Rating: 3.5 out of 5 stars
Watching her father’s termination, twenty-year-old Cristina Mera Richards decides to kill the reaper Edgar Verner. Verner is the resident alkemist of New Bayou, though, and since alkemists are immortal, killing him won’t be easy. But the harvesters are destroying the hovertown one citizen at a time. Edgar Verner must be stopped.
Cristina Mera has a gift for seeing and hearing ghosts. She escorts souls out of bodies ravaged by the withering sickness, taking away their pain. Her gifts are unique. Once it’s clear she’s a changeling, Verner becomes more than interested in having her by his side.
Mysterious Wanderer Alkemist Nikola Skazat is the solution to Cristina Mera’s problems—a delightful and charming one, since Nikola is a woman unlike any Cristina Mera has ever met. Becoming Nikola’s apprentice instead of Verner’s finally gives Cristina Mera the opportunity she needs to save her hovertown. It also puts her heart in high gear, gives her butterflies, and just might get her killed.
Thirteen Mercies, Three Kills by Liv Olteano is a dystopian novel with elements of Steampunk, Fantasy and Science-Fiction.
What got me hooked right away was the intriguing setting and worldbuilding. Taking place in the future after a nuclear fallout, humans are reduced to living in hovering settlements shielded from the toxic world outside and ruled over by alkemists who process the souls of citizens in order to keep the platforms afloat. First, I thought that this novel would gear mostly towards the Fantasy-genre because of the protagonist’s ability to have Death do her bidding and help sick people pass on peacefully. However, later on, as the origin behind the hovertowns was revealed, the story seemed to edge closer towards Sci-Fi.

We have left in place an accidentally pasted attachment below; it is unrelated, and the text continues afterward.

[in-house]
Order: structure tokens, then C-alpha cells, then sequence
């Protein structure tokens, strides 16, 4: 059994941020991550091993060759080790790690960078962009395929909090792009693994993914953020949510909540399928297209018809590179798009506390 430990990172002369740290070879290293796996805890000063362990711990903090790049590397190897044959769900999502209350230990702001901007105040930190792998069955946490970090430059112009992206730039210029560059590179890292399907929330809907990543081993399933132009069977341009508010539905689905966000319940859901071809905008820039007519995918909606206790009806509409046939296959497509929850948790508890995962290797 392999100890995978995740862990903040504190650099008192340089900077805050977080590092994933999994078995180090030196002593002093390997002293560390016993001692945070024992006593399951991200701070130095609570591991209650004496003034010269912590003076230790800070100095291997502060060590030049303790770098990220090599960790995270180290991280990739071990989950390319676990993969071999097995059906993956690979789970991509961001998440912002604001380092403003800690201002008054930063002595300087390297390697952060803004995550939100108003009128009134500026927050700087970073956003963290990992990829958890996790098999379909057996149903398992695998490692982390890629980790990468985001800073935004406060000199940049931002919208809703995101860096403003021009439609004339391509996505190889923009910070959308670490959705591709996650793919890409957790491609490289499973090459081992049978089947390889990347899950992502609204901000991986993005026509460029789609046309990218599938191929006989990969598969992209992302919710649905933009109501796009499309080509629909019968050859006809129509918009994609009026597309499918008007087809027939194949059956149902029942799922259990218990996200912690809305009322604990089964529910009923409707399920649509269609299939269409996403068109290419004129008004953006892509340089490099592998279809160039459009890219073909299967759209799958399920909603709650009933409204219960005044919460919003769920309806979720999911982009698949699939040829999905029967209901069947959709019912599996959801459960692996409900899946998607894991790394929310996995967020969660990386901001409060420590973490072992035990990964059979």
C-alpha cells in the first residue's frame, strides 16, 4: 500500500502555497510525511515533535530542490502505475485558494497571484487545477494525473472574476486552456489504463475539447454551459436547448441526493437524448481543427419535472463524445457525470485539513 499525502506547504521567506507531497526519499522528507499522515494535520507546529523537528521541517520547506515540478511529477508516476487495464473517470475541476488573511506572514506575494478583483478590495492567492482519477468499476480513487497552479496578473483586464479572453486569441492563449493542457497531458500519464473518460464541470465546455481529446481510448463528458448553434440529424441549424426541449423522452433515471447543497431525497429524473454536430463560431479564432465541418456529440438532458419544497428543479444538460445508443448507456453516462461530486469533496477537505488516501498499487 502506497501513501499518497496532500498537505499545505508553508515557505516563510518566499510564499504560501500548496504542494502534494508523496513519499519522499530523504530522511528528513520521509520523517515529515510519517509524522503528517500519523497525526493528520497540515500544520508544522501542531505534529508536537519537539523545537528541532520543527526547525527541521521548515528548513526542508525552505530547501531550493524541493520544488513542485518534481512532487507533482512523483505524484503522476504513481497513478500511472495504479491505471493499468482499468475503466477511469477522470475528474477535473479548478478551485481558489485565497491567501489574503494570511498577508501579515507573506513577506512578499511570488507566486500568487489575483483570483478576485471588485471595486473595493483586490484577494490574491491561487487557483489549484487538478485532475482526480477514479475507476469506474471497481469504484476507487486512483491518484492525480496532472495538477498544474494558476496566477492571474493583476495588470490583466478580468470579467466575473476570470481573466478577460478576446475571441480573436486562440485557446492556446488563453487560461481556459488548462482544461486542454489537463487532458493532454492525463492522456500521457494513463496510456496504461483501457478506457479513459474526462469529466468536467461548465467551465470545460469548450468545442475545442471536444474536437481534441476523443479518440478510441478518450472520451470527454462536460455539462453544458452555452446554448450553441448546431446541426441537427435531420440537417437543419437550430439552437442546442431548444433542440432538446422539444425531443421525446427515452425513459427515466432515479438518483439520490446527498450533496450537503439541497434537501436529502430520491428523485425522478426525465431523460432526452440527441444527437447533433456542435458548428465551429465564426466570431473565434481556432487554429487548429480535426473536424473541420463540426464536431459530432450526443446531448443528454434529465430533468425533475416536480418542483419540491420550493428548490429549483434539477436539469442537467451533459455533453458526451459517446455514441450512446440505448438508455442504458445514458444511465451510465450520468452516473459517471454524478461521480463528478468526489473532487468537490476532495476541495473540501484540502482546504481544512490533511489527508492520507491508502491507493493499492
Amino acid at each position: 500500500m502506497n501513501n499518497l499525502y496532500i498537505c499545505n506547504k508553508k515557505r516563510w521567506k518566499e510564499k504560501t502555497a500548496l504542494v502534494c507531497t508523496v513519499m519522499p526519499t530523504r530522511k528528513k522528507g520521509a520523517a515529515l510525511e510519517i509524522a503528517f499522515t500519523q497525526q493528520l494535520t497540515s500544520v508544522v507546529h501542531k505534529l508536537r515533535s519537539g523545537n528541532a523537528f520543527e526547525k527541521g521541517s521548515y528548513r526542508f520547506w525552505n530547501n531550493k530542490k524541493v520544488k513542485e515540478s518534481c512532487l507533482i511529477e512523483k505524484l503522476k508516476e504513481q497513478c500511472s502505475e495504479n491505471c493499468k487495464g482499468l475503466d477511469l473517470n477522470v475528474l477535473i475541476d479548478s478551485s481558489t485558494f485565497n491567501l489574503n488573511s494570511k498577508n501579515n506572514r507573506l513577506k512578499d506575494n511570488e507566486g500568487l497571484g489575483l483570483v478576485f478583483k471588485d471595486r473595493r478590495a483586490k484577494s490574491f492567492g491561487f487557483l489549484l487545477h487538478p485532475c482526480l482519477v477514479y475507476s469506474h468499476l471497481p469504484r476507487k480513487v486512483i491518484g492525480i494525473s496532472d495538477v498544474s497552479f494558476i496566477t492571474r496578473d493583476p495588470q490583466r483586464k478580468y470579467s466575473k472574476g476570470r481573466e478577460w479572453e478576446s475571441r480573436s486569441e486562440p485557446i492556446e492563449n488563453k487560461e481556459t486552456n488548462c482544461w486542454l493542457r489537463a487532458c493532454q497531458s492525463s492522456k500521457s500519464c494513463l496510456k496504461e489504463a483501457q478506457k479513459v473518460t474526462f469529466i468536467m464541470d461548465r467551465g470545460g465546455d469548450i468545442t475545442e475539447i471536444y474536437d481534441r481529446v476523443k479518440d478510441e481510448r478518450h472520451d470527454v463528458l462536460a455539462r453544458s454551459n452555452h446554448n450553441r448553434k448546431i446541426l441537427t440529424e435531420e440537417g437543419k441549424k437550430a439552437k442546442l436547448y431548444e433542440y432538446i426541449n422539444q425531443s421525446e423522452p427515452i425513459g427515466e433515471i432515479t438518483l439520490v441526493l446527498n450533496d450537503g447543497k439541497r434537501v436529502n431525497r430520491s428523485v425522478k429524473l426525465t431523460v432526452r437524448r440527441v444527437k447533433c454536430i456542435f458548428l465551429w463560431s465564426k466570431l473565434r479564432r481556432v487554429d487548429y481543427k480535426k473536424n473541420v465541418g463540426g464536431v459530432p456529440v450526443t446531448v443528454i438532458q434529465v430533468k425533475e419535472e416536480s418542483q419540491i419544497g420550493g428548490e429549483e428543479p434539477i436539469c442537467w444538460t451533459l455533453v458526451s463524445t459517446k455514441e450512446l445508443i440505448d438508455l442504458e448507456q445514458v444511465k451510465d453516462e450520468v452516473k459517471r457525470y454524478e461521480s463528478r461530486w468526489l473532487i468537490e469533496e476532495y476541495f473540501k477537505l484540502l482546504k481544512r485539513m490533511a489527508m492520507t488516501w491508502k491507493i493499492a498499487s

I quite liked the protagonist Cristina Mera. She’s strong-willed, brave and knows what she wants. I also rather enjoyed seeing that she made no secret of her immediate attraction for Nikola. Her abilities were quite astounding, and I wished you could have seen a bit more of her interactions with the people she performed her so-called “mercies” on as well as their family members.
Nikola Skazat was the one I took an immediate liking to. From her mannerisms to her clothing style and her profession, she was a particularly intriguing character and I could understand why Cristina became fascinated with her right away. She projected the image of a confident woman who had already seen a lot in her lifetime and felt secure in who she was. I would have very much liked to learn more about her skills as well as seeing her teach some of those to her new apprentice. Still, I did enjoy the dynamic between the two women.
While both the setting and main characters were rather intriguing, and the plot showed potential as well, there were some parts of this novel that bothered me. For one, the first half of the story seemed to be more detailed than the second one and especially the ending felt rather rushed. The same goes for the final confrontation with Verner which fell sort of flat. The plan to take him down seemed not particularly well thought out and while the characters said so themselves, it made me wonder why they didn’t even try to come up with a few more precautions. It all seemed rather ill-advised considering that this operation had apparently been in the making for quite some time.
There were also some potentially very interesting characters like Verner’s liquidator – a type of assassin – or the leader of a rebellious group I would have liked to learn more about.
All in all, this novel showed great potential and some very good writing. Due to the way some elements were handled – particularly the fight with Verner – I sadly cannot give it as high of a rating as I would have liked. But I will definitely be on the lookout for future works by this author (including a sequel to this one) since there were quite some inspired ideas and concepts in there that just needed to be further explored and polished.
The cover design by Catt Ford features a beautiful artwork of Cristina Mera and caught my eye right away.
ebook, 180 pages
Published June 13, 2017
by Harmony Ink Press
Edition Language: English